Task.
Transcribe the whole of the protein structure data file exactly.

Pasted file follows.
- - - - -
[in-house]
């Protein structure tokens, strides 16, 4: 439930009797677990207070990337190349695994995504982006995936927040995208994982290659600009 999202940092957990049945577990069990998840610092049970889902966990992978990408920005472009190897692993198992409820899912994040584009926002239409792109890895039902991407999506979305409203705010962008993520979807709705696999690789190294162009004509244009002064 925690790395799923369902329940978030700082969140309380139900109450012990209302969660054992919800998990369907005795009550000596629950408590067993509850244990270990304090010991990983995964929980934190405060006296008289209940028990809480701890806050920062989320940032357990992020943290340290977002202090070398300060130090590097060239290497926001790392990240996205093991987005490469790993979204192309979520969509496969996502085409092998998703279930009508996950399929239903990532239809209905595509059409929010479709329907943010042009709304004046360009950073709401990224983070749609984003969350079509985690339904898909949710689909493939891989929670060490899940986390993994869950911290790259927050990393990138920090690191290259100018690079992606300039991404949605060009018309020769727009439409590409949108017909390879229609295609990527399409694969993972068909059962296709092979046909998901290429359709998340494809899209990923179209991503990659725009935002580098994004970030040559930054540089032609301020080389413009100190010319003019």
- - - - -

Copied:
[in-house]
């Protein structure tokens, strides 16, 4: 439930009797677990207070990337190349695994995504982006995936927040995208994982290659600009 999202940092957990049945577990069990998840610092049970889902966990992978990408920005472009190897692993198992409820899912994040584009926002239409792109890895039902991407999506979305409203705010962008993520979807709705696999690789190294162009004509244009002064 925690790395799923369902329940978030700082969140309380139900109450012990209302969660054992919800998990369907005795009550000596629950408590067993509850244990270990304090010991990983995964929980934190405060006296008289209940028990809480701890806050920062989320940032357990992020943290340290977002202090070398300060130090590097060239290497926001790392990240996205093991987005490469790993979204192309979520969509496969996502085409092998998703279930009508996950399929239903990532239809209905595509059409929010479709329907943010042009709304004046360009950073709401990224983070749609984003969350079509985690339904898909949710689909493939891989929670060490899940986390993994869950911290790259927050990393990138920090690191290259100018690079992606300039991404949605060009018309020769727009439409590409949108017909390879229609295609990527399409694969993972068909059962296709092979046909998901290429359709998340494809899209990923179209991503990659725009935002580098994004970030040559930054540089032609301020080389413009100190010319003019």